Well curtain wall option may be a dead end - I can create a perforation pattern by making a scheme grid corresponding to perforation repeat distance each way - and using custom panel type defined using a slab with holes, and with invisible frame type of zero width between each panel.

Problem is that at the outer boundary edges of the curtain wall, the custom panels in affected edge locations distort to fit rather than allowing themselves to be cut to fit - this is true whether the boundary edge is orthogonal or angled.

Gets even worse if you rotate the scheme grid to anything non orthogonal.

Maybe a curtain wall guru out there knows a better way, or what setting I am missing to prevent panel distortion?
PAUL KING | https://www.prime.net.nz
ArchiCAD 8-27 | Twinmotion 2023
Windoze 11 PC | Intel Core i9 10900K | Nvidia Gforce RTX 3080 | 32 Gb DDR3 | 2x4K monitor extended desktop
Erwin Edel
Rockstar
The cutoff for transparancy for surfaces is at 50%. If you set it at 49, glass won't be transparant in elevations, but you can still see through it in 3D.

This allows you to somewhat cheat with shades of transparancy.

I use a percentage fill for something like exterior glass railings where I might want to see what's behind them.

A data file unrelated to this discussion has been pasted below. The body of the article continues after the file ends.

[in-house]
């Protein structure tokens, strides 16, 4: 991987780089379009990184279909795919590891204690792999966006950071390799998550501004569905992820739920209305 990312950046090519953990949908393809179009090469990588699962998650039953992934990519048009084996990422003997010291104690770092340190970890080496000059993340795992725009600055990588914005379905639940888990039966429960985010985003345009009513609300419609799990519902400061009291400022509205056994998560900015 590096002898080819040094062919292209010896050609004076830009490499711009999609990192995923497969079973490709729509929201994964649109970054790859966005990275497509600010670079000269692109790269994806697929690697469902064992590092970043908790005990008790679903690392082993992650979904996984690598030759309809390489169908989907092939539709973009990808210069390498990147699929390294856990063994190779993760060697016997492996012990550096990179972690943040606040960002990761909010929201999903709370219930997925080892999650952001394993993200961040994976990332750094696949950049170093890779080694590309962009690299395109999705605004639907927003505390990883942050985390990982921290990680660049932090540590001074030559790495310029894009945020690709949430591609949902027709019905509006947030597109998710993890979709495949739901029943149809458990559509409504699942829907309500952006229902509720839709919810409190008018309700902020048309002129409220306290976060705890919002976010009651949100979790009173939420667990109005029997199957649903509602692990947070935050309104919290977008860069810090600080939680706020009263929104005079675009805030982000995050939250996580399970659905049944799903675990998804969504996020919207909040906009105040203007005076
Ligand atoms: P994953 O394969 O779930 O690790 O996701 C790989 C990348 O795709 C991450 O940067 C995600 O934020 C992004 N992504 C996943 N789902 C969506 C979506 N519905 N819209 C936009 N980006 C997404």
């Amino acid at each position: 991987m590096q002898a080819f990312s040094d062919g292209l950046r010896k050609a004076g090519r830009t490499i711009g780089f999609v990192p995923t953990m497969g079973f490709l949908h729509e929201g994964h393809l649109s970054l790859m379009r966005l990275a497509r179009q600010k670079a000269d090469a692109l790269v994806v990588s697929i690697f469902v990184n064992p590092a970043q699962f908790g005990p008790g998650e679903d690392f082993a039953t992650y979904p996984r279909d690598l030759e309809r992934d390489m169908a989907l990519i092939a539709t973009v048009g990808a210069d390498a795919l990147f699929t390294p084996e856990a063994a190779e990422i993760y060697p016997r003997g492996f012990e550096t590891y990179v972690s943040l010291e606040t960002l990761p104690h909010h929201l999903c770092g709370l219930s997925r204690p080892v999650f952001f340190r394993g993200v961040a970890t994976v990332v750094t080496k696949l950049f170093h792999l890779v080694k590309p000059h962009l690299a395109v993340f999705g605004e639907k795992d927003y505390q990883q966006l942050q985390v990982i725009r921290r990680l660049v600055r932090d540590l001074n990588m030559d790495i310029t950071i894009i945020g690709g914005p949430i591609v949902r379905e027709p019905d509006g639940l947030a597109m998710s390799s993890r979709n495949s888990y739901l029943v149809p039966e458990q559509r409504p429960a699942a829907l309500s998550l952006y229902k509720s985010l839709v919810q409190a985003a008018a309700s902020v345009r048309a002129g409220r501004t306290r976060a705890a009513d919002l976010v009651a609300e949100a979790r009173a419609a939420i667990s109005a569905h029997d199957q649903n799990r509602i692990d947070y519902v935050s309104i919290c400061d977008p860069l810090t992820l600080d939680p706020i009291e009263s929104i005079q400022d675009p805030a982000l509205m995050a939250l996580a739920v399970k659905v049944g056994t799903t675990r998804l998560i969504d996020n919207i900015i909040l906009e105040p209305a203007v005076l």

I'd model the panels as a slab on the floor plan, make a MOD with circular columns on a hidden SEO layer that I can copy around the grid as needed and save each panel as its own object.

Edit:
Regarding the 'colours' in elevations, this seems to be drawn from a fairly limited pallette of colours, you can change settings for internal engine all you like, but the shades are very limited, it seems. We never could get a light enough shade of 'white' either. We get better results with vectorial fills and graphic overrides if we want to add a bit of shading for clarity.
Erwin Edel, Project Lead, Leloup Architecten
www.leloup.nl

ArchiCAD 9-26NED FULL
Windows 10 Pro
Adobe Design Premium CS5
Paul King
Advisor
THanks Irwin

A good tip with transparency%

The individual modelling of panels & SEO was something I was trying hard to avoid, as they will evolve in shape and perforation style - but I my other options seem to be limited....

Fallback was to make a forest of columns as cutters and just keep dropping slab of different shapes and orientations on it to auto cut holes, space click perimeter edge beam /trimer and save result as morph or GDL object. - but once made, hard to stretch shapes or swap hole patterns in 20 different panels each time ...
PAUL KING | https://www.prime.net.nz
ArchiCAD 8-27 | Twinmotion 2023
Windoze 11 PC | Intel Core i9 10900K | Nvidia Gforce RTX 3080 | 32 Gb DDR3 | 2x4K monitor extended desktop